A leading presidential candidate for Sunday’s election in Haiti escaped an apparent assassination bid when gunmen opened fire on a rally, killing one person and wounding several, London’s Telegraph reports.
The election is being held as the impoverished nation is ravaged by a cholera epidemic which has killed around 1,600, and as it still recovers from a catastrophic earthquake in January.
A spokeswoman for Michel Martelly, a popular singer-turned politician widely known as “Sweet Micky,” described the attack as an assassination attempt. Jude Celestin, an engineer supported by President Rene Preval, former first lady Mirlande Manigat, and Mr Martelly are among the front runners among 18 candidates.
In earlier electoral violence, two people were shot dead late Monday in Beaumont, a small town in southwestern Haiti, when supporters of Mr Celestin and candidate Charles Henri Baker squared off armed with firearms, rocks and bottles.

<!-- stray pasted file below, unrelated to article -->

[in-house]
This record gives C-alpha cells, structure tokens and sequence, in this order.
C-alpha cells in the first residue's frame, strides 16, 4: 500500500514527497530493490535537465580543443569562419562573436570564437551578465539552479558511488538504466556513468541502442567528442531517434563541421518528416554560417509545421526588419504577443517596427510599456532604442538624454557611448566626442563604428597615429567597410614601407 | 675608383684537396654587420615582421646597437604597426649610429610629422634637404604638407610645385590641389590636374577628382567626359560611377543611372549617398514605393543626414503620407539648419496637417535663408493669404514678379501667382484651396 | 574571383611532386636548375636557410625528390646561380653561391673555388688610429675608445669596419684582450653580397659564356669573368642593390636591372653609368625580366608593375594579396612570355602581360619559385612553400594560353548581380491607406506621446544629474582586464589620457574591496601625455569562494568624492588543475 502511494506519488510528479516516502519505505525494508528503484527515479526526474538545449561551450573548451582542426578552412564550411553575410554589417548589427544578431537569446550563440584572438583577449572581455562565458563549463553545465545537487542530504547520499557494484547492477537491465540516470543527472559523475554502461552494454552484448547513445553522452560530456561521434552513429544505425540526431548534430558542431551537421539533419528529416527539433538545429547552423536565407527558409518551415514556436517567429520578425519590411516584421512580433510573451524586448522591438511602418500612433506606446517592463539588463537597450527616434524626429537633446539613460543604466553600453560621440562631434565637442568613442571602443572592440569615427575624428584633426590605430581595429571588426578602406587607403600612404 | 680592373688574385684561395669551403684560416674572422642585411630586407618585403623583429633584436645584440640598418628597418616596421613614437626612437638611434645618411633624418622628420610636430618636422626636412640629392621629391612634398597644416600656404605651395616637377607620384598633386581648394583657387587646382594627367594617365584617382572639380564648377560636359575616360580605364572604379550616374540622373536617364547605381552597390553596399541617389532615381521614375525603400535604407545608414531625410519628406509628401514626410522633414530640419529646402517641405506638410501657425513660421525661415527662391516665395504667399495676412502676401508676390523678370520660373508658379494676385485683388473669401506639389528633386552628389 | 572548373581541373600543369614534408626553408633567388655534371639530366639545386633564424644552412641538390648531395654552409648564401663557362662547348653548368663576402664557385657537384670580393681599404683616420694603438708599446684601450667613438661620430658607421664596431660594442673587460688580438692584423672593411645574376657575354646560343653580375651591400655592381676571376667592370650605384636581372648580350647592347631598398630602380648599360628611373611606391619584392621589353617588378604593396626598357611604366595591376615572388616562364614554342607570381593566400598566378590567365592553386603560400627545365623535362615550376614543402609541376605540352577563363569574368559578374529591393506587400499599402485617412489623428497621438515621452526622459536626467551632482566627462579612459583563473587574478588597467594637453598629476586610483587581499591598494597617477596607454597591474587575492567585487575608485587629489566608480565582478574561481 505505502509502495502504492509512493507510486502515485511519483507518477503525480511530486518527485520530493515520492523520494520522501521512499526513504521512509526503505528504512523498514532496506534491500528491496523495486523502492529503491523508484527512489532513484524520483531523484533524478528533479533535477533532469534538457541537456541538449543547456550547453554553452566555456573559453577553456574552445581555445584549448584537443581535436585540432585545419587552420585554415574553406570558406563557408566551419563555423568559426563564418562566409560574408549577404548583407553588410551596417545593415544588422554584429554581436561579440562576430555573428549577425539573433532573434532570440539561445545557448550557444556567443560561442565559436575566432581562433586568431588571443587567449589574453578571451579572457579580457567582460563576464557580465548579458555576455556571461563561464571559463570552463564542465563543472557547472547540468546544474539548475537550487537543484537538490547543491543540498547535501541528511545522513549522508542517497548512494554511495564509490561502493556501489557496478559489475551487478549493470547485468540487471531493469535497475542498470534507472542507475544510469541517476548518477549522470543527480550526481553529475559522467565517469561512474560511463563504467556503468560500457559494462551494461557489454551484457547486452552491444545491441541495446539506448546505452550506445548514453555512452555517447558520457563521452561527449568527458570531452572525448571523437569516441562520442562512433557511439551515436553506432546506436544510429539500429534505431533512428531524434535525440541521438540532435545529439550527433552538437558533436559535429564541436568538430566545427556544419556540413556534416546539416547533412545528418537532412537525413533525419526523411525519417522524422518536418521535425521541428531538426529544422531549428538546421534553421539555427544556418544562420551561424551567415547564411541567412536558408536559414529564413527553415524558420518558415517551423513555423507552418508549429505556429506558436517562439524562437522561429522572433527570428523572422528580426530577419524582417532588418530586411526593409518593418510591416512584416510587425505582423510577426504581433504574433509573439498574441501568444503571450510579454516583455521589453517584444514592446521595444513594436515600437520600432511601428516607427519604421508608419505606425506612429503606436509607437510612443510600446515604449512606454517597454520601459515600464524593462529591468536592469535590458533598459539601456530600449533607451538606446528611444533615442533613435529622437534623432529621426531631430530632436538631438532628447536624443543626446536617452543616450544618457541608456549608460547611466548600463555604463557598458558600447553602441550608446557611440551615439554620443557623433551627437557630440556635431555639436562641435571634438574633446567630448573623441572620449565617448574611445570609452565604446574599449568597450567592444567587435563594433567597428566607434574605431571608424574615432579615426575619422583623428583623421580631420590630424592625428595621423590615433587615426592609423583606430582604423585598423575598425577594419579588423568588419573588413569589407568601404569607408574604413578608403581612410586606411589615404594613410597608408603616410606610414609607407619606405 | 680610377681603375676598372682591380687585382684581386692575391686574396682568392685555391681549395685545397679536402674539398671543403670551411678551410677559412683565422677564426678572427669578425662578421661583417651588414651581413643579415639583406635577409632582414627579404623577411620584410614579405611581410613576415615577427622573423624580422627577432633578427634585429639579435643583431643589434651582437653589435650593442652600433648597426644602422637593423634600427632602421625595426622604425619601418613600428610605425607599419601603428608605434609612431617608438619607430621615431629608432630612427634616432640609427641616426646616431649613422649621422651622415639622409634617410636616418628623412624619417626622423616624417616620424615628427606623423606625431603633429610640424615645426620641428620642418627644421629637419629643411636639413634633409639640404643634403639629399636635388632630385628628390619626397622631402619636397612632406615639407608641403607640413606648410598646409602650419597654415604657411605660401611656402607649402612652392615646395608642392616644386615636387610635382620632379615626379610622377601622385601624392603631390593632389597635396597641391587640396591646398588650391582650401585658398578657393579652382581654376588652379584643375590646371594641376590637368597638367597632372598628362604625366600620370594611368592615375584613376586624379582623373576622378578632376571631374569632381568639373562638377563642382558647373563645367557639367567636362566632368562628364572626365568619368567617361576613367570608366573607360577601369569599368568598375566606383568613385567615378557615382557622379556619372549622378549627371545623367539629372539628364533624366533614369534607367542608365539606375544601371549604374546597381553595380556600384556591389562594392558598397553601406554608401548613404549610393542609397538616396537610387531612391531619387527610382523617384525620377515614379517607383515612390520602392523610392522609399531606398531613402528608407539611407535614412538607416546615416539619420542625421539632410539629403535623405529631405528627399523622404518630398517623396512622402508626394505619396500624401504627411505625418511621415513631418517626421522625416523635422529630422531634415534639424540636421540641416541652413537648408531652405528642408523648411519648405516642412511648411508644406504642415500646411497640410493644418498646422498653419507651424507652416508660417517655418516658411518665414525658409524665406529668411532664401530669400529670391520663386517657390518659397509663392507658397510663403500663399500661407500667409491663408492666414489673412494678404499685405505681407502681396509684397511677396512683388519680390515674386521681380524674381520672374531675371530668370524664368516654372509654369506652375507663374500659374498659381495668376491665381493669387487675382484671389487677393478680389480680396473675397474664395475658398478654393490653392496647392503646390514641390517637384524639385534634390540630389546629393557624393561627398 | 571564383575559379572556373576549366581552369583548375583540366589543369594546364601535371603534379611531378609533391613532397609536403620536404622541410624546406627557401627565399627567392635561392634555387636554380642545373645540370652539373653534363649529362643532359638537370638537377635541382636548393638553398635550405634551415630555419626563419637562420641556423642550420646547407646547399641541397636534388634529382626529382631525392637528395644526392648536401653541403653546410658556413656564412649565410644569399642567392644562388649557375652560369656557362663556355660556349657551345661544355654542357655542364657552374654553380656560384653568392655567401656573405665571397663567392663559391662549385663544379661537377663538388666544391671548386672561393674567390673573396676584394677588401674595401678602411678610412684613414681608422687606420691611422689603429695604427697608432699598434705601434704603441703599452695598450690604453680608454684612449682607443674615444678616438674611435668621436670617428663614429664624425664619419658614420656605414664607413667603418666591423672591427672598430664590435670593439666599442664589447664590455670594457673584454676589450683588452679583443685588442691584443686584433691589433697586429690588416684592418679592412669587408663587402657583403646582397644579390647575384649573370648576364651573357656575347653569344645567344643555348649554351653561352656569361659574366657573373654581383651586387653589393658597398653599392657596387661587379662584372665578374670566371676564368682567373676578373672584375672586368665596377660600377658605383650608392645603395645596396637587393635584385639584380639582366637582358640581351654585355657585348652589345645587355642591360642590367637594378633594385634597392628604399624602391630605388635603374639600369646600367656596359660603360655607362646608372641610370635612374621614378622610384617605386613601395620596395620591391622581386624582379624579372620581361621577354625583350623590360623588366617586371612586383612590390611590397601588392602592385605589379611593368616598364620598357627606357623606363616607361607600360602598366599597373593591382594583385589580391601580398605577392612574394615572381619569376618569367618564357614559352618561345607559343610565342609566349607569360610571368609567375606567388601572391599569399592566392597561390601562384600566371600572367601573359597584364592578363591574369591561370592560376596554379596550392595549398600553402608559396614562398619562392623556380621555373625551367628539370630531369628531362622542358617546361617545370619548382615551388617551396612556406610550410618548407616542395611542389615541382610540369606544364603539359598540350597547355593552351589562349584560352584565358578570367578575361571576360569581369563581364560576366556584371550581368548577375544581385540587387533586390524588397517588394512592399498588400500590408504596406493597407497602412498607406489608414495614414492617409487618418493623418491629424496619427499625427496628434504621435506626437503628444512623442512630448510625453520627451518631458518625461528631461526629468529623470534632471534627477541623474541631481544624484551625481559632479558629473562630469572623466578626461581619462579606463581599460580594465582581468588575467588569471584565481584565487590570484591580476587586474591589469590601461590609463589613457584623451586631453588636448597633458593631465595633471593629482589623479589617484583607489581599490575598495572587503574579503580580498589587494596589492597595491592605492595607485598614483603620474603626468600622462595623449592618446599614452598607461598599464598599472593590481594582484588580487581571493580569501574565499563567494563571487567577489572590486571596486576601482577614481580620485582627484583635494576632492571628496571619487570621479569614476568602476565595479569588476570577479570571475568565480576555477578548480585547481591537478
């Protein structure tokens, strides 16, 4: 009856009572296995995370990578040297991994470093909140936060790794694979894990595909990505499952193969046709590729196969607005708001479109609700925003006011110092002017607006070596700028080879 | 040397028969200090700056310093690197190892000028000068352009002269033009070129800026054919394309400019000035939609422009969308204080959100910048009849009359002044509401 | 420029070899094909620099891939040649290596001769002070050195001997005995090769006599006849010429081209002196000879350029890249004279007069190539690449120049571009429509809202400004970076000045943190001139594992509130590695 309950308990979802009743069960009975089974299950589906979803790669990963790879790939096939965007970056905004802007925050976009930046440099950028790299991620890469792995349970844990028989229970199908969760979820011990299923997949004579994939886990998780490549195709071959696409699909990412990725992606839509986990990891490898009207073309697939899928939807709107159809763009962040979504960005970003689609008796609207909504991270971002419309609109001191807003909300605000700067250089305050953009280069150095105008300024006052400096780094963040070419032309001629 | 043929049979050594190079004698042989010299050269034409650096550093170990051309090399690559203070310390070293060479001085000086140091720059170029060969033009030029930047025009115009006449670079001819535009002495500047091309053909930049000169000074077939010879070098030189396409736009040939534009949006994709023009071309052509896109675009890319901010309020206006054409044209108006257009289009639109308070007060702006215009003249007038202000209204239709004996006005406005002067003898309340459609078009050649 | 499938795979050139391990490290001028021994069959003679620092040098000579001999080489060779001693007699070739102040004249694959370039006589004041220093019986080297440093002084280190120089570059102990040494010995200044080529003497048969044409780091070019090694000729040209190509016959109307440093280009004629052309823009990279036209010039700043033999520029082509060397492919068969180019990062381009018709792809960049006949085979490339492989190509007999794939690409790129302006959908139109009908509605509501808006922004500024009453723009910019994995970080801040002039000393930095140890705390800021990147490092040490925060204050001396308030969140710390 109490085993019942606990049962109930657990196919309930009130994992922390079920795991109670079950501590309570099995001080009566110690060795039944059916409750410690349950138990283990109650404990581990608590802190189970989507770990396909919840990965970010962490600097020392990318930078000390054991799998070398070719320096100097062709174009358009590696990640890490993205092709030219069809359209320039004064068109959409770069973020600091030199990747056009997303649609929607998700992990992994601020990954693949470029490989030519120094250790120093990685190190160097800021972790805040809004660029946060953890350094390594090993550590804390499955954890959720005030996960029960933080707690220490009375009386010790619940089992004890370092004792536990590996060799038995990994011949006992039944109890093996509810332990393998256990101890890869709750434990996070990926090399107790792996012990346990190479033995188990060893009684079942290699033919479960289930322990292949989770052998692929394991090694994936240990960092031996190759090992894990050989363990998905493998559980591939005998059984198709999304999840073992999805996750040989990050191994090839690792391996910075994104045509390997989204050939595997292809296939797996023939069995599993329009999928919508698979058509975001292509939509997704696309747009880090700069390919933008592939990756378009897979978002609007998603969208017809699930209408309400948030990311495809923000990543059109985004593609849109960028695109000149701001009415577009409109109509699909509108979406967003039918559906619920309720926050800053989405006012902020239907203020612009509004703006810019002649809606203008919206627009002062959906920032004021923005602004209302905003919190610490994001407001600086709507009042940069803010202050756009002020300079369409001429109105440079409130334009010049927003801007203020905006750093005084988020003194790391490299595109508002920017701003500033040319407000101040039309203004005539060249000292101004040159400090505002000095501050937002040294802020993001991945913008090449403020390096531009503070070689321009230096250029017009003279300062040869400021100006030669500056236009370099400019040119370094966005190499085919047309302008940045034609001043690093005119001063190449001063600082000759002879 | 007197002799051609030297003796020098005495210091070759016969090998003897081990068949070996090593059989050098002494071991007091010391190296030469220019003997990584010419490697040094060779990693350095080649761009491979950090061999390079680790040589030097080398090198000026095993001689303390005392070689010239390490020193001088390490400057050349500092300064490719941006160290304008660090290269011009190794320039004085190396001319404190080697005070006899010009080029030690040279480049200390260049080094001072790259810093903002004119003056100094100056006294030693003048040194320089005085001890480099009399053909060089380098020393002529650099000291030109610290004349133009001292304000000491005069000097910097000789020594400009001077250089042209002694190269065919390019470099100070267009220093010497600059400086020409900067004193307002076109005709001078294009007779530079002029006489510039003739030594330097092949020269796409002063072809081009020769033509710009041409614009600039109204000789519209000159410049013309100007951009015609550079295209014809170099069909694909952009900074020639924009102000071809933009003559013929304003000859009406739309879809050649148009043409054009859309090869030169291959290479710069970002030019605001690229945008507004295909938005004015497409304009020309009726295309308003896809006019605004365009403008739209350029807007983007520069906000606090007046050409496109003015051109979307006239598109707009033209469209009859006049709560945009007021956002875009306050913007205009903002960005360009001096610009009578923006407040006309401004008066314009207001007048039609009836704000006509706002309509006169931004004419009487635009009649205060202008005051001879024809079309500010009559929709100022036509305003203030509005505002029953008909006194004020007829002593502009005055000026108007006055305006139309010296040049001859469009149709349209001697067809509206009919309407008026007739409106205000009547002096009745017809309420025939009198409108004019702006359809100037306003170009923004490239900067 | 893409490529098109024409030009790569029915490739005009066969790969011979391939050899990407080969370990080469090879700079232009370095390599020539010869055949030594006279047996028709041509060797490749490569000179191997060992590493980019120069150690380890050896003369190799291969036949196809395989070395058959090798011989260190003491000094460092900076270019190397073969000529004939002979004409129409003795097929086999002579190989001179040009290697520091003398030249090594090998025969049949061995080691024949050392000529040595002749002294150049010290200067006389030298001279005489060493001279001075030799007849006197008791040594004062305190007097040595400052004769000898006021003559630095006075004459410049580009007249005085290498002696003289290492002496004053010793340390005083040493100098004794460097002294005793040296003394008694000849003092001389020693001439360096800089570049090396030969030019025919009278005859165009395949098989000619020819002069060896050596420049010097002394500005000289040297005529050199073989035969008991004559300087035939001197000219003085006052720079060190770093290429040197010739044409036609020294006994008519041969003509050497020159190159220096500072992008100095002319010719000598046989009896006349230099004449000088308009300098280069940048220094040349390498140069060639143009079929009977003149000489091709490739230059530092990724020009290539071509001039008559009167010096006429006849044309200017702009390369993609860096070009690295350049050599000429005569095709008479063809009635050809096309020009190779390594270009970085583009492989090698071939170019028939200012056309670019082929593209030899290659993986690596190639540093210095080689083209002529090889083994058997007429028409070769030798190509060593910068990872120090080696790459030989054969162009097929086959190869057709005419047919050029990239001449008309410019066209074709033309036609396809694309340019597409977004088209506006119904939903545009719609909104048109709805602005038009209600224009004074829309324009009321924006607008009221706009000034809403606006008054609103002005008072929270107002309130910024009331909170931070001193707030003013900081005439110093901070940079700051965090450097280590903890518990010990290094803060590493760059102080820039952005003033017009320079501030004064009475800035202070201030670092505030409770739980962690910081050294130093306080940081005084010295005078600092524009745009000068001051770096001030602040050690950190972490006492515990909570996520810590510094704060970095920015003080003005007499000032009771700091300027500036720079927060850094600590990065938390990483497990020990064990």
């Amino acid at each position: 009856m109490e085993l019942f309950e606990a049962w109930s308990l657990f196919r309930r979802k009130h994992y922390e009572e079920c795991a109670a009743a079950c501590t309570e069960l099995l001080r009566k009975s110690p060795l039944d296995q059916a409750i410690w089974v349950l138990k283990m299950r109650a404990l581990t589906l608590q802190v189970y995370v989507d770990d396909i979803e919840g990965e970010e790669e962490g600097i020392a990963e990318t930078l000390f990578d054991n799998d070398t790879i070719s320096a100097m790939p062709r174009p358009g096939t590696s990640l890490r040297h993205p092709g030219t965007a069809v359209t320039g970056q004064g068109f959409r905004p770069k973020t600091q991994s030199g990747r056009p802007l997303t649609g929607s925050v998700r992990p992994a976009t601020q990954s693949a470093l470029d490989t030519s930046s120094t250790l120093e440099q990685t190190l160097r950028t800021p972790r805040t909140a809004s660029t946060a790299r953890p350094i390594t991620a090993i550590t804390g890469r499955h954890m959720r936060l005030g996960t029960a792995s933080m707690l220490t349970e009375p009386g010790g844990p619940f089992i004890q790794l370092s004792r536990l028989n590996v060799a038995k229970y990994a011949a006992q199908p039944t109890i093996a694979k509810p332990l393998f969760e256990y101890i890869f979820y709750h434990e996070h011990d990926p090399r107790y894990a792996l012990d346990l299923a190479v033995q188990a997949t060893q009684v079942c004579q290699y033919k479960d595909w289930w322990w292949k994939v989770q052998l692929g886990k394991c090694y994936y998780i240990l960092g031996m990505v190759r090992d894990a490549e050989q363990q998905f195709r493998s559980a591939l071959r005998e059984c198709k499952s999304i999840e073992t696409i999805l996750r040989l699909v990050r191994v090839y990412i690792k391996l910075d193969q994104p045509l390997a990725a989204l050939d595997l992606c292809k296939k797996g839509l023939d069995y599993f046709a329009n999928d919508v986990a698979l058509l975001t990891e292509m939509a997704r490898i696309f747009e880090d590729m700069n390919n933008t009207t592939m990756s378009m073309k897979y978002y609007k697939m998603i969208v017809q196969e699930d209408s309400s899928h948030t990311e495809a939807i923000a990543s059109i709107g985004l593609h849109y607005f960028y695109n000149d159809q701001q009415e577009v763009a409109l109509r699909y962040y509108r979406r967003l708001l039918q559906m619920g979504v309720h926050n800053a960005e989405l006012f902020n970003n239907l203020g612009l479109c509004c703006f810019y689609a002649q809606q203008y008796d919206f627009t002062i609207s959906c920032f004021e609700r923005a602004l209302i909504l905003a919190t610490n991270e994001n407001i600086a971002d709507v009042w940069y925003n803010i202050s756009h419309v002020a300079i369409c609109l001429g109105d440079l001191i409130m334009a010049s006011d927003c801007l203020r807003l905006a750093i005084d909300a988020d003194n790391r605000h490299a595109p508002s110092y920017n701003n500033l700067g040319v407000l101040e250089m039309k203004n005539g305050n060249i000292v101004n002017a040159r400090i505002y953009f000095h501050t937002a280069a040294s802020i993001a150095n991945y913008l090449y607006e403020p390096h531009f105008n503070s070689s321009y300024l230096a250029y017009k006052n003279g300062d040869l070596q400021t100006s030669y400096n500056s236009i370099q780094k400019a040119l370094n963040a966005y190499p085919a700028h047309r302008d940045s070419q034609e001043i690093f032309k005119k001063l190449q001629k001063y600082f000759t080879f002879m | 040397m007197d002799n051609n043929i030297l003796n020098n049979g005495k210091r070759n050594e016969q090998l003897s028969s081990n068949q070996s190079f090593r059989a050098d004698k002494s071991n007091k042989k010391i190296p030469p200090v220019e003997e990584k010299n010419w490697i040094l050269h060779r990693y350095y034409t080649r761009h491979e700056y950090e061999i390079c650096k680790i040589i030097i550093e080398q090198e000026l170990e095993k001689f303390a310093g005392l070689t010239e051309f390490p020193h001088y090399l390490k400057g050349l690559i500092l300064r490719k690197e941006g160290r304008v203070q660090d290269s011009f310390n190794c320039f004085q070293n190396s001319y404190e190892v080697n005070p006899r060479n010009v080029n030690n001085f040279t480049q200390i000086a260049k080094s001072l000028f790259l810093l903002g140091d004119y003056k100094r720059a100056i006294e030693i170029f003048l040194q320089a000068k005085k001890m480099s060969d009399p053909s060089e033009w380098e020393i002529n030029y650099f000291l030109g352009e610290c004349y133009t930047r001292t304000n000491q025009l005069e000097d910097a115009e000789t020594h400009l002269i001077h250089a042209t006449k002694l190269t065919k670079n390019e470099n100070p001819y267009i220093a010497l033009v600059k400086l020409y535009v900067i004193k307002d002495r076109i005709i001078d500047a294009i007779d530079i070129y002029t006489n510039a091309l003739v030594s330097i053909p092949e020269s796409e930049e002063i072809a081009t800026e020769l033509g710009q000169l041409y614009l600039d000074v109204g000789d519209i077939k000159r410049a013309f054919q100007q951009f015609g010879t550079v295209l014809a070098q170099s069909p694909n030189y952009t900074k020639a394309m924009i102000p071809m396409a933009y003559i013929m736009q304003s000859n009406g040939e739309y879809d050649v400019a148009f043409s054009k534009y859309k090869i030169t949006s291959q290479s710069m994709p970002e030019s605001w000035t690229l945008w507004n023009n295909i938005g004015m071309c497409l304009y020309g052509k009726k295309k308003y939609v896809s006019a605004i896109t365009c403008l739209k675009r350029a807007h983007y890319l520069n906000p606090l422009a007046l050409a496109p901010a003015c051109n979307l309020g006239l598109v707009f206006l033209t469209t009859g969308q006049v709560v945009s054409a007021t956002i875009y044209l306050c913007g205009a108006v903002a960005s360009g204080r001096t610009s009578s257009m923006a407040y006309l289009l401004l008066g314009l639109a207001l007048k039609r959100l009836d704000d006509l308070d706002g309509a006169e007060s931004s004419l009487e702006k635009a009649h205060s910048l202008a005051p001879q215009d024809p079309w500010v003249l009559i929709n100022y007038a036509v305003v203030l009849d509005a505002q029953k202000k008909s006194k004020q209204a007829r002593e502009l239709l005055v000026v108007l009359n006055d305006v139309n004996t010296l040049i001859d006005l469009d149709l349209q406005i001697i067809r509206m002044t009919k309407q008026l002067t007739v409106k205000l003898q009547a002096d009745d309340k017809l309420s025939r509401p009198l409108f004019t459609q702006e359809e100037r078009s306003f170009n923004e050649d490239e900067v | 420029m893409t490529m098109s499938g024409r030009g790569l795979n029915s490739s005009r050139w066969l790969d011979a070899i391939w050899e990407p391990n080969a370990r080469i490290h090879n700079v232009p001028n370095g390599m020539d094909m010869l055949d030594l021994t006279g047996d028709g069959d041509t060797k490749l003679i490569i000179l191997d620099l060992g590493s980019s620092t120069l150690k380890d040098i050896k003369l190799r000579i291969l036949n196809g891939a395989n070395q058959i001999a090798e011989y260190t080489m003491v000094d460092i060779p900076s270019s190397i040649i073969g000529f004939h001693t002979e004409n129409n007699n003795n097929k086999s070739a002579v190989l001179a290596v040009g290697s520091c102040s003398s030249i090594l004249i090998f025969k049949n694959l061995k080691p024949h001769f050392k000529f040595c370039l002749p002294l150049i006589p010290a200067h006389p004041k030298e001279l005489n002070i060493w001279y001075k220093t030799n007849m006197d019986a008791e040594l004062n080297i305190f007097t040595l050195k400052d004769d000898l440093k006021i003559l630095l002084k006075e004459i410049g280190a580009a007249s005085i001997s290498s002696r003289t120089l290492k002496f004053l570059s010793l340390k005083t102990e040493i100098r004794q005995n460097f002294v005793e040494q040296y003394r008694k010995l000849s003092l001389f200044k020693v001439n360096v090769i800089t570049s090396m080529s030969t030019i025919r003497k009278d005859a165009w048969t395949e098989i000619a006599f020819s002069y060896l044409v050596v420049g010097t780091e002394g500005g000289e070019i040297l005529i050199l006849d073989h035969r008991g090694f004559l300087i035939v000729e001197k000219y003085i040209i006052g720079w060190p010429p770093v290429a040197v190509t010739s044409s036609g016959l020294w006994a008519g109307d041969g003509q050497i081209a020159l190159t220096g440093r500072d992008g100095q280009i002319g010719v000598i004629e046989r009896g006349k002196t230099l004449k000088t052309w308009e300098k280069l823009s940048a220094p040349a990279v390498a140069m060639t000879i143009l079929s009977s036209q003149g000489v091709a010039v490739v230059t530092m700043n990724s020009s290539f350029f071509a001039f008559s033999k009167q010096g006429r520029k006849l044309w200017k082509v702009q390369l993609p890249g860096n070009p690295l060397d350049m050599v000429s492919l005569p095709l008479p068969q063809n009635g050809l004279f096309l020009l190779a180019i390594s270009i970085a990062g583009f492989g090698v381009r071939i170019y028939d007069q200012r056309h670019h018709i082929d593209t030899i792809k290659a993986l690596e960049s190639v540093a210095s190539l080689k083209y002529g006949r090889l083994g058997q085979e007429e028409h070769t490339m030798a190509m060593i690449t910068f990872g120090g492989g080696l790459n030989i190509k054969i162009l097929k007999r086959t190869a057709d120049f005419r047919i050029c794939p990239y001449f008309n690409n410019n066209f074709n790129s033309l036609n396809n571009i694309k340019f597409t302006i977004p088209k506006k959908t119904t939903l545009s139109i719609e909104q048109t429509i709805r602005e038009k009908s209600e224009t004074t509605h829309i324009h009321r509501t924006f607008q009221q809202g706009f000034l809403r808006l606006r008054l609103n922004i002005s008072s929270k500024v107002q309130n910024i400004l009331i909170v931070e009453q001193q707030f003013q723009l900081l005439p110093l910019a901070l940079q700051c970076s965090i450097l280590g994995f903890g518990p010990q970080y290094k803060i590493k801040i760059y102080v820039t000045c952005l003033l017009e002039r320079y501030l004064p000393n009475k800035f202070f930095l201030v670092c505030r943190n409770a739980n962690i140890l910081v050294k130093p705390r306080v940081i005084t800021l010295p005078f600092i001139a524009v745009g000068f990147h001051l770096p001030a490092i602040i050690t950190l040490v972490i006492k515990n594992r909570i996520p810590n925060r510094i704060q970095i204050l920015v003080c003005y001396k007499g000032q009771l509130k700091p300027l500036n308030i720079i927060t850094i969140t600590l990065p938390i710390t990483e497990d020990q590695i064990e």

Britain said on Saturday that it is paying for more than 1,000 doctors, nurses and support staff to work in Haiti as part of an aid package worth more than £5.6 million to help stop the spread of cholera.
The aid will set up 12 major cholera treatment centres and 60 other treatment units for the disease, help provide clean water, and monitor its spread.
Andrew Mitchell, the International Development Secretary, said the aid was desperately needed to save huge numbers of lives and prepare for the spread of the disease beyond Haiti’s borders, possibly to British Overseas Territories in the Caribbean.
“Analysis from the UN and our own field team reveals that the response needs to be significantly increased if we are to save thousands from the disease,” he said.
“We must stop the disease spreading further and trained medical teams and equipment funded by the British taxpayer will bring crucial relief to the devastated country.”
Britain is also giving help to the islands of St Lucia and St Vincent and the Grenadines which are recovering from Hurricane Tomas.